The family of Australian cricketer Phillip Hughes walked out of the inquest into his death on Friday, with his father calling the Sydney Cricket Ground an “unsafe workplace”.
Hughes, who played 26 Tests, was 25 years old when he died from bleeding on the brain in November 2014 after being hit on the base of the skull by a ball during a domestic Sheffield Shield match in Sydney.
The five-day inquest, which wraps up Friday, has looked into whether he was targeted with short balls or “sledged” with unsettling comments from opponents, but has also exposed tensions between Hughes’ family and the cricket community.
In a statement to the coroner, Hughes’ father Greg wrote that he was concerned about the amount of short-pitch bowling to his son.
“By those balls not getting pulled up, of course this kept the bowlers continuing to target my son in an ungentlemanly way,” he wrote in the undated letter.
Greg Hughes added that comments made by the opposing New South Wales bowlers “were more abusive and intimidating then sledging”, raising the alleged “I’m going to kill you” remark that bowler Doug Bollinger has denied making.
“These slanderous comments … and the use of illegal deliveries in my eyes lead to a very unsafe workplace,” he said.
Under questioning earlier this week, Bollinger said he did not recall telling Hughes or his batting partner “I’m going to kill you”, as suggested by counsel for Hughes’ family Greg Melick.
Melick criticised the players’ “failure to remember or admit”, The Sydney Morning Herald reported.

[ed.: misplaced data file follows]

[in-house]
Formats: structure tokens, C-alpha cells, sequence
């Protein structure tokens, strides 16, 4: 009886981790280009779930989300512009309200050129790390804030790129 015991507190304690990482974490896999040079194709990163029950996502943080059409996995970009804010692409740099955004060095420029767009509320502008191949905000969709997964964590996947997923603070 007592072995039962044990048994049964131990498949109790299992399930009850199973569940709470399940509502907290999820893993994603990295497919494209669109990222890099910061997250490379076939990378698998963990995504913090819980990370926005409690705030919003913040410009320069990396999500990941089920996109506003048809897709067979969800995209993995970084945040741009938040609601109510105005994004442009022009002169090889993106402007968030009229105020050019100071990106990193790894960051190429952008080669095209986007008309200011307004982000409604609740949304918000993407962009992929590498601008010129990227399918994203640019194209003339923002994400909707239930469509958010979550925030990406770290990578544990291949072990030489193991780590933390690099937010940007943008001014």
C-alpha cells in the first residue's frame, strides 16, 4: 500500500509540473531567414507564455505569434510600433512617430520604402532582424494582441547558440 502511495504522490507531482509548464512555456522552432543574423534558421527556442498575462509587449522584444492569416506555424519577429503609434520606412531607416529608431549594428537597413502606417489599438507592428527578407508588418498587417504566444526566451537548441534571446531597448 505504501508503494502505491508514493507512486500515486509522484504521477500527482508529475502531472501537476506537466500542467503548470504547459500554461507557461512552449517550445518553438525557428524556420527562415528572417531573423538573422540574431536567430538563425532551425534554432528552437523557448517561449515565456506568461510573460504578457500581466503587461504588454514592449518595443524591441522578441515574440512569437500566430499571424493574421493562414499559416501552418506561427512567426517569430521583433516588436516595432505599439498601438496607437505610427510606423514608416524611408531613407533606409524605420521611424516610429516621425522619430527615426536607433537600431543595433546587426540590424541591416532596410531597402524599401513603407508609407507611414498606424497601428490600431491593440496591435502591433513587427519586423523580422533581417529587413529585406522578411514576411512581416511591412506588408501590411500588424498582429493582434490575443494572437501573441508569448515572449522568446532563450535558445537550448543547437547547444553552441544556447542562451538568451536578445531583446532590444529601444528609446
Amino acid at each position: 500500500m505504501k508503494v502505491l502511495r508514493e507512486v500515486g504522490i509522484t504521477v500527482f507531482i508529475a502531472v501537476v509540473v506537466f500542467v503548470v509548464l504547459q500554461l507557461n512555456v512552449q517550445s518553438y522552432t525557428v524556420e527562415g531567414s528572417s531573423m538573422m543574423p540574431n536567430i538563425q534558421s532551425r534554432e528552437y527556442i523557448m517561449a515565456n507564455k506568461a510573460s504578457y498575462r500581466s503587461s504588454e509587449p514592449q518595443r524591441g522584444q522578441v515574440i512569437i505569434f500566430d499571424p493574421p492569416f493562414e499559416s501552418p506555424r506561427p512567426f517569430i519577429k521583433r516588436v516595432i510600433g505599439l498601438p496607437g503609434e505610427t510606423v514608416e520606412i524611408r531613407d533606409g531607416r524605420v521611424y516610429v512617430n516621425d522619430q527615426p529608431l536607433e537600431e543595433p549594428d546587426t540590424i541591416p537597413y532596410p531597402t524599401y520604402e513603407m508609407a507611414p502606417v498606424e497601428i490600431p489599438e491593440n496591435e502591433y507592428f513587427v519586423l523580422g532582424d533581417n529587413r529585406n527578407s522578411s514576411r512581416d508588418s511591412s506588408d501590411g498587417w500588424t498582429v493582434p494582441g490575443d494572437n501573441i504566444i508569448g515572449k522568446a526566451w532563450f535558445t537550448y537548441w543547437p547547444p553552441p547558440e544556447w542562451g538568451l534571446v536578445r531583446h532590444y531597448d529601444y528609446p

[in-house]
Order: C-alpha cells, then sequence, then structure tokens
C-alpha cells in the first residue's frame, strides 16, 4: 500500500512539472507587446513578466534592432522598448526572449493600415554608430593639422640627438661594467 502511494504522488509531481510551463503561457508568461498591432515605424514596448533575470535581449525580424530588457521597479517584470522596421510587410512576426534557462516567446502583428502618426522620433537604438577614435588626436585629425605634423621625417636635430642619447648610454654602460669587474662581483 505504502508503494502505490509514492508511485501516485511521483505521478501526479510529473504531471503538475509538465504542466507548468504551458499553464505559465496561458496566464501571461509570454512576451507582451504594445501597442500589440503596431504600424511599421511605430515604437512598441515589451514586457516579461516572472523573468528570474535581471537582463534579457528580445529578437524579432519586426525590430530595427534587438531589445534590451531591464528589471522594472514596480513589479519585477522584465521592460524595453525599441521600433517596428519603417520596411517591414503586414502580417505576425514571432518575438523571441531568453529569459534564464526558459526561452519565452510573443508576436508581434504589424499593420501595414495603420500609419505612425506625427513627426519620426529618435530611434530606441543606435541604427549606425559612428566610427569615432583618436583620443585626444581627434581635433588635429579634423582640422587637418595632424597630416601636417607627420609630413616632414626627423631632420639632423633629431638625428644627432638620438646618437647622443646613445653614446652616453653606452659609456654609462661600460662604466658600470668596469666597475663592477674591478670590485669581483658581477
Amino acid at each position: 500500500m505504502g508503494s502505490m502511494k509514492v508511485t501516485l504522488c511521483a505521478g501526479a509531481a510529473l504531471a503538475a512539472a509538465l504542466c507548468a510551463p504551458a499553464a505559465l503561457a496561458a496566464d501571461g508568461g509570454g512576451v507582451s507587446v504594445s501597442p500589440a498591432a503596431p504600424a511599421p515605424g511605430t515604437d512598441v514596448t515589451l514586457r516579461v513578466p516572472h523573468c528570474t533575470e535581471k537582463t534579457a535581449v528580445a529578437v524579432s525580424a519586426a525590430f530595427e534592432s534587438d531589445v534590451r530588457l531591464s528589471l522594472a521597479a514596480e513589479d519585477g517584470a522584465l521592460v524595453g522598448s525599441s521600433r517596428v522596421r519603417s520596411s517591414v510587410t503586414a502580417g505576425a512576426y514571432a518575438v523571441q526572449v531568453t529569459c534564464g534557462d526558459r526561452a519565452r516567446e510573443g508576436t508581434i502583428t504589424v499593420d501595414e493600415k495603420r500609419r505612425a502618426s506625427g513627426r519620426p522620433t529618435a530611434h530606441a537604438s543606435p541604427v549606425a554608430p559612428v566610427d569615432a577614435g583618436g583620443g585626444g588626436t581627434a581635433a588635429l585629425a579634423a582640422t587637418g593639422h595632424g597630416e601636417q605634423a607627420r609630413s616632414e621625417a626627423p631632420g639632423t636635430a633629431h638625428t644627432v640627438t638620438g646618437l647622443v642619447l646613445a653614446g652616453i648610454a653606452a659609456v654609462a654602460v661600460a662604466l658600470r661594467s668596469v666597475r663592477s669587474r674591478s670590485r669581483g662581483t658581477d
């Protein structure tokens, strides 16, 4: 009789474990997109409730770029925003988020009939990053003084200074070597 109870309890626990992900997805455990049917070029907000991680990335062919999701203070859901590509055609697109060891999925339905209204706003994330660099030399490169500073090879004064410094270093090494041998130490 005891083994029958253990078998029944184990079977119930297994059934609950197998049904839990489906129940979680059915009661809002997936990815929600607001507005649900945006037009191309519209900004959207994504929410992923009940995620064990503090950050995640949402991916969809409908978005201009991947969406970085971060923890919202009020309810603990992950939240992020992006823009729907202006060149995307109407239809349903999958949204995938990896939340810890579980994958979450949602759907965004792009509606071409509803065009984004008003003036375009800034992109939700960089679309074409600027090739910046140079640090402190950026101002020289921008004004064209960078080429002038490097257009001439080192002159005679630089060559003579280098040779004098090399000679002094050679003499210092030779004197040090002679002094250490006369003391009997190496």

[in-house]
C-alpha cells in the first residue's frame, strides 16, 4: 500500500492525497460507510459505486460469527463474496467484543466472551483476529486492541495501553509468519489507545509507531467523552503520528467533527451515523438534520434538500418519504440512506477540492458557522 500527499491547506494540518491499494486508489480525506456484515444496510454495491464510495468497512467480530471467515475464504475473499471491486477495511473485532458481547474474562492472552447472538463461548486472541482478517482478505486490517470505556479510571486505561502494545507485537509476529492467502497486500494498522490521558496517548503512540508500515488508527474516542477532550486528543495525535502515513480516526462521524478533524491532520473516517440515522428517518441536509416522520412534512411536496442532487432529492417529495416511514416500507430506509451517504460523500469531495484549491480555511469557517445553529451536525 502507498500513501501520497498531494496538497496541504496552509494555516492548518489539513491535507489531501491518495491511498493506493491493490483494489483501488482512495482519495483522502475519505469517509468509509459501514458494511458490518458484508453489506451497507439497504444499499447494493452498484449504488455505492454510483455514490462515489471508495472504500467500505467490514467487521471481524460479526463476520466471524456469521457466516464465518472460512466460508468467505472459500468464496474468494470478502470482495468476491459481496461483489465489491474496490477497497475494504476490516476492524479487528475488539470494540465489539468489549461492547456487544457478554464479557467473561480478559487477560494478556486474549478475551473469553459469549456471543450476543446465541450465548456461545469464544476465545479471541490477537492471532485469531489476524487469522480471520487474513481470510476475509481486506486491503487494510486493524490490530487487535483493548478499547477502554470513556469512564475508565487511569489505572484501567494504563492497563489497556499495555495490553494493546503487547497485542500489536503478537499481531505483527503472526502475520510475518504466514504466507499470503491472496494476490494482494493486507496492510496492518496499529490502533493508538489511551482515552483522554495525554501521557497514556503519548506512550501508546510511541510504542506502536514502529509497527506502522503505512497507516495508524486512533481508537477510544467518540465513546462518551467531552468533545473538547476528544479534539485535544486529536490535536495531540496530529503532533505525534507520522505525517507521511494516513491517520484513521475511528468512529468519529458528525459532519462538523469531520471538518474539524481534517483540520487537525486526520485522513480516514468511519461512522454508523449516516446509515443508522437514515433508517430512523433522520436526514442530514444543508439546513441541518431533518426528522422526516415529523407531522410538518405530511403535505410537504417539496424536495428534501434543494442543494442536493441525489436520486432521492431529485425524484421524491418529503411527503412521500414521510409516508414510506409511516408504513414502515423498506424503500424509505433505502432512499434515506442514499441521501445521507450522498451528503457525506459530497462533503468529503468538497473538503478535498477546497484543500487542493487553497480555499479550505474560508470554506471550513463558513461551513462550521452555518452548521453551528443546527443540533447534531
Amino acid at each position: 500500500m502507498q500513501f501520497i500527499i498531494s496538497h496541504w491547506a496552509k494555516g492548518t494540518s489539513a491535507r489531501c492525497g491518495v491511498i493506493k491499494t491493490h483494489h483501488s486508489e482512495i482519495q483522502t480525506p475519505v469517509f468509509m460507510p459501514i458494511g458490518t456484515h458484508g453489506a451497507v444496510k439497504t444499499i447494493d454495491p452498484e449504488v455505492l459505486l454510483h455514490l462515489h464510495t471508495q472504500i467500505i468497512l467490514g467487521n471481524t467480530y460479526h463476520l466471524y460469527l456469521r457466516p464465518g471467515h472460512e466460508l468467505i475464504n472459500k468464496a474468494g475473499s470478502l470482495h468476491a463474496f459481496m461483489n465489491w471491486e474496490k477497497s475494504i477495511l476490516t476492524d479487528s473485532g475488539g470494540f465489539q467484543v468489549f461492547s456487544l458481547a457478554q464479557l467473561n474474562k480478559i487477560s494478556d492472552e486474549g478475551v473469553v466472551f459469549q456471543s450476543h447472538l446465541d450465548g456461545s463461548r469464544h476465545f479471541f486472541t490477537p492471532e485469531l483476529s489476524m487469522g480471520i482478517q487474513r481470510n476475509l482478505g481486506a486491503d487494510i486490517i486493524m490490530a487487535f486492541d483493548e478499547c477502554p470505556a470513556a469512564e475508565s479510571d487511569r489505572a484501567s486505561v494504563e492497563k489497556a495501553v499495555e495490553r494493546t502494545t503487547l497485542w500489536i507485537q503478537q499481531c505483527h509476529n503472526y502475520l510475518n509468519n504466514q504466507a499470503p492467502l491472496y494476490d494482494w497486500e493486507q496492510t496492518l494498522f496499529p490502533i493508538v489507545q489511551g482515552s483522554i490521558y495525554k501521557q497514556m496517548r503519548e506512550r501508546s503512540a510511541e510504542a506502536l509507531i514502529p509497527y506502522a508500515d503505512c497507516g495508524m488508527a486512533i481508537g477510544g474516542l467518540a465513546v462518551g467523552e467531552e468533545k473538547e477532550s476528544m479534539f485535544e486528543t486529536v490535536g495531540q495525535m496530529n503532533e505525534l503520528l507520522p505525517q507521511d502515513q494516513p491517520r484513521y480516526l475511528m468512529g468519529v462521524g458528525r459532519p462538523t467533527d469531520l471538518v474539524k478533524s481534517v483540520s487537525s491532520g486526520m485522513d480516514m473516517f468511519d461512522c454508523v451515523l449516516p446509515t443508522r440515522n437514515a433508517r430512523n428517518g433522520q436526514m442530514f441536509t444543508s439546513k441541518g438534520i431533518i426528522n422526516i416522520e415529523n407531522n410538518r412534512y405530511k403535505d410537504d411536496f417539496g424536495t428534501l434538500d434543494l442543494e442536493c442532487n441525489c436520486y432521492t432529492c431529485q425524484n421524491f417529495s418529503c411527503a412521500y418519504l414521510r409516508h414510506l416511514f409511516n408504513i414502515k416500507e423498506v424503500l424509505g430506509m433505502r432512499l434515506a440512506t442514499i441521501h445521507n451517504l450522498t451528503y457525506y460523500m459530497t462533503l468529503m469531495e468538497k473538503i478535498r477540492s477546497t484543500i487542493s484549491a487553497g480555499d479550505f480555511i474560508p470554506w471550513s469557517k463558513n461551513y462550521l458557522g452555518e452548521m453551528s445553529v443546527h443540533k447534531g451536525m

“At the end of the day, there was a plan, there was sledging, and short-pitched balls were bowled at Phillip Hughes, which increased the risk of an injury,” Melick said.
Hughes’ parents and siblings walked out of the court in Sydney during closing comments by counsel representing Cricket Australia, Bruce Hodgkinson, who said players were honest in their testimonies to the inquest, the Herald reported.
Some family members also appeared distressed when counsel assisting the inquiry Kristina Stern advised coroner Michael Barnes not to make recommendations on sledging or style of play before Hughes was hit, the Australian Broadcasting Corporation said.
“It is abundantly clear that once the tragic accident had occurred, there was nothing that could have been done to prevent Phillip’s death,” she told the hearing.
Hughes’ death stunned Australia and the world cricket community and sparked an outpouring of grief.
The coroner is examining the manner of his death and can make recommendations to improve safety, with his findings expected to be released in the coming weeks.
An independent review into the death, ordered by Cricket Australia, has already recommended that helmets be compulsory for batsmen and fielders near the wicket.
© 2016 AFP
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